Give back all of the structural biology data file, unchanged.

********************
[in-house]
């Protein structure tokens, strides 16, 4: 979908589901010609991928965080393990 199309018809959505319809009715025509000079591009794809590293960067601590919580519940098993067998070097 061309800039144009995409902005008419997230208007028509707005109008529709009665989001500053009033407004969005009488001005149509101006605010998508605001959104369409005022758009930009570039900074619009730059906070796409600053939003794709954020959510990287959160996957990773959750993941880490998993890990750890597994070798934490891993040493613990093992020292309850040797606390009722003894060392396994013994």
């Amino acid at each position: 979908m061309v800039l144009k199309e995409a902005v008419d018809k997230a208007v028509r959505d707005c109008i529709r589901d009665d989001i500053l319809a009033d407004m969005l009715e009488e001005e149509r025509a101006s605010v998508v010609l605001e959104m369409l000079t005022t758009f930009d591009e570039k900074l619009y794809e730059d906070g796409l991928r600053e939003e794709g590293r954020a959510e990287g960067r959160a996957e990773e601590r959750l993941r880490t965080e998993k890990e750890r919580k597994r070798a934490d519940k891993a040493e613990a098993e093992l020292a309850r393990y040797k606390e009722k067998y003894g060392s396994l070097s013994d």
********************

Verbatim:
[in-house]
């Protein structure tokens, strides 16, 4: 979908589901010609991928965080393990 199309018809959505319809009715025509000079591009794809590293960067601590919580519940098993067998070097 061309800039144009995409902005008419997230208007028509707005109008529709009665989001500053009033407004969005009488001005149509101006605010998508605001959104369409005022758009930009570039900074619009730059906070796409600053939003794709954020959510990287959160996957990773959750993941880490998993890990750890597994070798934490891993040493613990093992020292309850040797606390009722003894060392396994013994």
């Amino acid at each position: 979908m061309v800039l144009k199309e995409a902005v008419d018809k997230a208007v028509r959505d707005c109008i529709r589901d009665d989001i500053l319809a009033d407004m969005l009715e009488e001005e149509r025509a101006s605010v998508v010609l605001e959104m369409l000079t005022t758009f930009d591009e570039k900074l619009y794809e730059d906070g796409l991928r600053e939003e794709g590293r954020a959510e990287g960067r959160a996957e990773e601590r959750l993941r880490t965080e998993k890990e750890r919580k597994r070798a934490d519940k891993a040493e613990a098993e093992l020292a309850r393990y040797k606390e009722k067998y003894g060392s396994l070097s013994d």